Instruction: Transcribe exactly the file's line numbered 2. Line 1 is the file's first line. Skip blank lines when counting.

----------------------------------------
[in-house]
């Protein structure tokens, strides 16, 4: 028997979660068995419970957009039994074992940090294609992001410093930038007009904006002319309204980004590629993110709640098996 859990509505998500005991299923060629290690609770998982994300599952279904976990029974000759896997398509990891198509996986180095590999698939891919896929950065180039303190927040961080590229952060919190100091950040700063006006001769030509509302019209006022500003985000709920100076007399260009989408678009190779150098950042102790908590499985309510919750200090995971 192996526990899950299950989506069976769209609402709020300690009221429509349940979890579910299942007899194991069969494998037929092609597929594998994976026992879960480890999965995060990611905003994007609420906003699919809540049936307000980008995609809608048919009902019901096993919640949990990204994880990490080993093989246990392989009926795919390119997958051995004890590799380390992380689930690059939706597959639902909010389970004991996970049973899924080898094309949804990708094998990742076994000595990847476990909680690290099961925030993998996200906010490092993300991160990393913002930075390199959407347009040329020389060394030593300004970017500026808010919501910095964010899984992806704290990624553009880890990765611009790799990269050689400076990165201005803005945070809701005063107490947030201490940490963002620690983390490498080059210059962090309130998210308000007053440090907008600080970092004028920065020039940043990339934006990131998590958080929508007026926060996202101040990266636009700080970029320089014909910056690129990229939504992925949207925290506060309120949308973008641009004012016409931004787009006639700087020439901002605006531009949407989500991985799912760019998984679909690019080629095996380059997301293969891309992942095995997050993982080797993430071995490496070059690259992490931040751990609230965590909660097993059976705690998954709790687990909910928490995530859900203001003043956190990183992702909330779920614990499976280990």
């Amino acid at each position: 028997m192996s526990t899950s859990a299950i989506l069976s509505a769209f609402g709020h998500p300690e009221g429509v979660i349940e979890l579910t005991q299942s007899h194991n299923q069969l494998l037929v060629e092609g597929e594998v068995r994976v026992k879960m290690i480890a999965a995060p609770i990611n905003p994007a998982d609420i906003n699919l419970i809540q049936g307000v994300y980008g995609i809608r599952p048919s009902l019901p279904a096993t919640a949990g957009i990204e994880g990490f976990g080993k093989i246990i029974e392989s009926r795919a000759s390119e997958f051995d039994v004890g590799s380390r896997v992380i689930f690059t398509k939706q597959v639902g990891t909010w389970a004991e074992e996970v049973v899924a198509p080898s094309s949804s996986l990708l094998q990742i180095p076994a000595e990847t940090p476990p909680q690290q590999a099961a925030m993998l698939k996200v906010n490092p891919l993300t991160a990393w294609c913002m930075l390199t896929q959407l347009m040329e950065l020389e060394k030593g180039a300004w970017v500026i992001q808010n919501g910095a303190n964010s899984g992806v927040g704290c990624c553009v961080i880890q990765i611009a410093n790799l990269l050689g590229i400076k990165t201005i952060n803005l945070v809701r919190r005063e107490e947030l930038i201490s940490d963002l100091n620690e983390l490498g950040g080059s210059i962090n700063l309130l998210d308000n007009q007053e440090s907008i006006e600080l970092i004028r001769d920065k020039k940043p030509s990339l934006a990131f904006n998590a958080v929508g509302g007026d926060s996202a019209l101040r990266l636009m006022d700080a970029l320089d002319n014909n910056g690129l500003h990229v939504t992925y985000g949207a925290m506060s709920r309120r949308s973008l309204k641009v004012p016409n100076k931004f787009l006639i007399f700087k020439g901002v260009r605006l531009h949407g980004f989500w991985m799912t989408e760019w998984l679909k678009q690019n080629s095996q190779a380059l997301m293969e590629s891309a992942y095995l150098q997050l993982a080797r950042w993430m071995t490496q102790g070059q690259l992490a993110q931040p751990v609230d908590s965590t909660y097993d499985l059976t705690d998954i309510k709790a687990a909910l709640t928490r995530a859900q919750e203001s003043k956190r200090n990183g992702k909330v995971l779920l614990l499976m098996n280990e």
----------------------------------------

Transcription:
């Protein structure tokens, strides 16, 4: 028997979660068995419970957009039994074992940090294609992001410093930038007009904006002319309204980004590629993110709640098996 859990509505998500005991299923060629290690609770998982994300599952279904976990029974000759896997398509990891198509996986180095590999698939891919896929950065180039303190927040961080590229952060919190100091950040700063006006001769030509509302019209006022500003985000709920100076007399260009989408678009190779150098950042102790908590499985309510919750200090995971 192996526990899950299950989506069976769209609402709020300690009221429509349940979890579910299942007899194991069969494998037929092609597929594998994976026992879960480890999965995060990611905003994007609420906003699919809540049936307000980008995609809608048919009902019901096993919640949990990204994880990490080993093989246990392989009926795919390119997958051995004890590799380390992380689930690059939706597959639902909010389970004991996970049973899924080898094309949804990708094998990742076994000595990847476990909680690290099961925030993998996200906010490092993300991160990393913002930075390199959407347009040329020389060394030593300004970017500026808010919501910095964010899984992806704290990624553009880890990765611009790799990269050689400076990165201005803005945070809701005063107490947030201490940490963002620690983390490498080059210059962090309130998210308000007053440090907008600080970092004028920065020039940043990339934006990131998590958080929508007026926060996202101040990266636009700080970029320089014909910056690129990229939504992925949207925290506060309120949308973008641009004012016409931004787009006639700087020439901002605006531009949407989500991985799912760019998984679909690019080629095996380059997301293969891309992942095995997050993982080797993430071995490496070059690259992490931040751990609230965590909660097993059976705690998954709790687990909910928490995530859900203001003043956190990183992702909330779920614990499976280990």